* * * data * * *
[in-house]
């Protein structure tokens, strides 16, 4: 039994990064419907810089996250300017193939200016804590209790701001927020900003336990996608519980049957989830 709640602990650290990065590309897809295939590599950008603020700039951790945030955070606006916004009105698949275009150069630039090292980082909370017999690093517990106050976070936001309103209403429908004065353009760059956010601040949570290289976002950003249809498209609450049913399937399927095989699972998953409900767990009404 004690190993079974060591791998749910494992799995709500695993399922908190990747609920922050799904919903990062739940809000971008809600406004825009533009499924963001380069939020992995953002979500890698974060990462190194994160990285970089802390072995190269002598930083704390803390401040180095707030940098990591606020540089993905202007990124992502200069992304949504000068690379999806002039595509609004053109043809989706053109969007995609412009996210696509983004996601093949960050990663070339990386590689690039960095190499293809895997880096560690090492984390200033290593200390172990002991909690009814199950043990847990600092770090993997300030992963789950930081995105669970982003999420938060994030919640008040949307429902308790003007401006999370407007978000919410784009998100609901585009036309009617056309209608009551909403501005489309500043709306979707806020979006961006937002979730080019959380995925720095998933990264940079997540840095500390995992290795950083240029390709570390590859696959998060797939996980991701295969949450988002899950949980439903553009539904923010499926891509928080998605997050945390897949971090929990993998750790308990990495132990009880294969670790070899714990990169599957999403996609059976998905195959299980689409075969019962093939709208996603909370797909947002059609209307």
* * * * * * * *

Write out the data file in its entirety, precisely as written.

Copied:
[in-house]
């Protein structure tokens, strides 16, 4: 039994990064419907810089996250300017193939200016804590209790701001927020900003336990996608519980049957989830 709640602990650290990065590309897809295939590599950008603020700039951790945030955070606006916004009105698949275009150069630039090292980082909370017999690093517990106050976070936001309103209403429908004065353009760059956010601040949570290289976002950003249809498209609450049913399937399927095989699972998953409900767990009404 004690190993079974060591791998749910494992799995709500695993399922908190990747609920922050799904919903990062739940809000971008809600406004825009533009499924963001380069939020992995953002979500890698974060990462190194994160990285970089802390072995190269002598930083704390803390401040180095707030940098990591606020540089993905202007990124992502200069992304949504000068690379999806002039595509609004053109043809989706053109969007995609412009996210696509983004996601093949960050990663070339990386590689690039960095190499293809895997880096560690090492984390200033290593200390172990002991909690009814199950043990847990600092770090993997300030992963789950930081995105669970982003999420938060994030919640008040949307429902308790003007401006999370407007978000919410784009998100609901585009036309009617056309209608009551909403501005489309500043709306979707806020979006961006937002979730080019959380995925720095998933990264940079997540840095500390995992290795950083240029390709570390590859696959998060797939996980991701295969949450988002899950949980439903553009539904923010499926891509928080998605997050945390897949971090929990993998750790308990990495132990009880294969670790070899714990990169599957999403996609059976998905195959299980689409075969019962093939709208996603909370797909947002059609209307």